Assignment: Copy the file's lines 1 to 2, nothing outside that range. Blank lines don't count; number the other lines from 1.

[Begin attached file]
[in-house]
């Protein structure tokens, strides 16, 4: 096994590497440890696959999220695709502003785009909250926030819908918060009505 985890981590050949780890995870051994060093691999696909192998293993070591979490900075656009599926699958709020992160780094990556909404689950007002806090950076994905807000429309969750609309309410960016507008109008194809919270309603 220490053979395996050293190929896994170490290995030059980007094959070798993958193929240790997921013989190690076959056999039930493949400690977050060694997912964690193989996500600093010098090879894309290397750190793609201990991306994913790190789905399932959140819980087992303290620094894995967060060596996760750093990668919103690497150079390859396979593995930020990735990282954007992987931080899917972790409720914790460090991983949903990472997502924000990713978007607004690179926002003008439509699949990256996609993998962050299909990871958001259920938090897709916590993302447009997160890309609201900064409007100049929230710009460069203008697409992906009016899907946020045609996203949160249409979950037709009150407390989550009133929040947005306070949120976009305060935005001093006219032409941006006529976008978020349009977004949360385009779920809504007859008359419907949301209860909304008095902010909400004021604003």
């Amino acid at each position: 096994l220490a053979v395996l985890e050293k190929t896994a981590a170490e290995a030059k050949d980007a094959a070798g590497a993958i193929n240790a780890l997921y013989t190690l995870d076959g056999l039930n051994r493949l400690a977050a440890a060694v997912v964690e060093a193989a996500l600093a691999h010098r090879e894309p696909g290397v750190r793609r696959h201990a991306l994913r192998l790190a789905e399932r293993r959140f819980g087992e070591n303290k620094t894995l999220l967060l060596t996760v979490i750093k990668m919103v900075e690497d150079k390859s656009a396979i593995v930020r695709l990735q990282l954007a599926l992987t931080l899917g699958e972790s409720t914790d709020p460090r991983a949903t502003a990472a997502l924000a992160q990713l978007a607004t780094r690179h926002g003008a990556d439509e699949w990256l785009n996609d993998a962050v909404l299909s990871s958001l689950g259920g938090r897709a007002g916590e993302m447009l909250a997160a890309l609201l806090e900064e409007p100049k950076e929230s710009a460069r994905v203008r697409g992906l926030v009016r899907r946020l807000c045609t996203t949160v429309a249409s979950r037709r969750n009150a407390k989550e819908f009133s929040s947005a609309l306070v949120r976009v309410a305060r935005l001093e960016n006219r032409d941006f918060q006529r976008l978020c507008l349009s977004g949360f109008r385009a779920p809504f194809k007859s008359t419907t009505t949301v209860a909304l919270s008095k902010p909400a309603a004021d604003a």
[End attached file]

[in-house]
């Protein structure tokens, strides 16, 4: 096994590497440890696959999220695709502003785009909250926030819908918060009505 985890981590050949780890995870051994060093691999696909192998293993070591979490900075656009599926699958709020992160780094990556909404689950007002806090950076994905807000429309969750609309309410960016507008109008194809919270309603 220490053979395996050293190929896994170490290995030059980007094959070798993958193929240790997921013989190690076959056999039930493949400690977050060694997912964690193989996500600093010098090879894309290397750190793609201990991306994913790190789905399932959140819980087992303290620094894995967060060596996760750093990668919103690497150079390859396979593995930020990735990282954007992987931080899917972790409720914790460090991983949903990472997502924000990713978007607004690179926002003008439509699949990256996609993998962050299909990871958001259920938090897709916590993302447009997160890309609201900064409007100049929230710009460069203008697409992906009016899907946020045609996203949160249409979950037709009150407390989550009133929040947005306070949120976009305060935005001093006219032409941006006529976008978020349009977004949360385009779920809504007859008359419907949301209860909304008095902010909400004021604003």